With Steve Jobs stepping down, I thought I’d share the abstract to the recent study on Managerial Mystique: Magical Thinking in Judgments of Managers’ Vision, Charisma, and Magnetism:
Successful businesspeople are often attributed somewhat mystical talents, such as the ability to mesmerize an audience or envision the future. We suggest that this mystique — the way some managers are perceived by observers — arises from the intuitive logic that psychologists and anthropologists call magical thinking.
Consistent with this account, Study 1 found that perceptions of a manager’s mystique are associated with judgments of his or her charismatic vision and ability to forecast future business trends. The authors hypothesized that mystique arises especially when success is observed in the absence of mechanical causes, such as long hours or hard-won skills.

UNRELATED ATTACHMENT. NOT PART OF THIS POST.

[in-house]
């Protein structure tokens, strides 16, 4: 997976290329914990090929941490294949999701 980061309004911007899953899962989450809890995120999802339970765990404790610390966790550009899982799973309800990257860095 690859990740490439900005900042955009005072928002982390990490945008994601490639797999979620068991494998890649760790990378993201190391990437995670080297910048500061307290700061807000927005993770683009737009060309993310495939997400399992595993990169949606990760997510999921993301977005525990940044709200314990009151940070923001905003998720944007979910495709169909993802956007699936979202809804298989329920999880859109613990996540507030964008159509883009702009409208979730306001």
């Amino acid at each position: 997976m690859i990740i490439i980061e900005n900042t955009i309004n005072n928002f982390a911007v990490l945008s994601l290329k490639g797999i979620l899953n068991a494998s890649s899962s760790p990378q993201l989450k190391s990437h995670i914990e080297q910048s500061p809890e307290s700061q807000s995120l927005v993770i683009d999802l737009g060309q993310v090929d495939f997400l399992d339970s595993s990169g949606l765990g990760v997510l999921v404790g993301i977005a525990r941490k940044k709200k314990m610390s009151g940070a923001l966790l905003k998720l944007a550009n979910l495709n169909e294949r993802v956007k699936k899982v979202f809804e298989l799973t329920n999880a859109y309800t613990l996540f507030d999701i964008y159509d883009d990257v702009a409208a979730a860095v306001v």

In Study 2, managers who succeeded mysteriously rather than mechanically evoked participants’ attributions of foresight and their expectations of success at visionary tasks yet not at administrative tasks. The authors further hypothesized that as mystique is assumed to spread through contagion, observers desire physical contact with managers who are attributed mystique and with these managers’ possessions.
Study 3 found that managers described as visionary as opposed to diligent are judged to be charismatic and ultimately magnetic. The authors discuss the implications of these judgment patterns for the literatures on perception biases and impression management in organizations.
Sprezzatura comes to mind.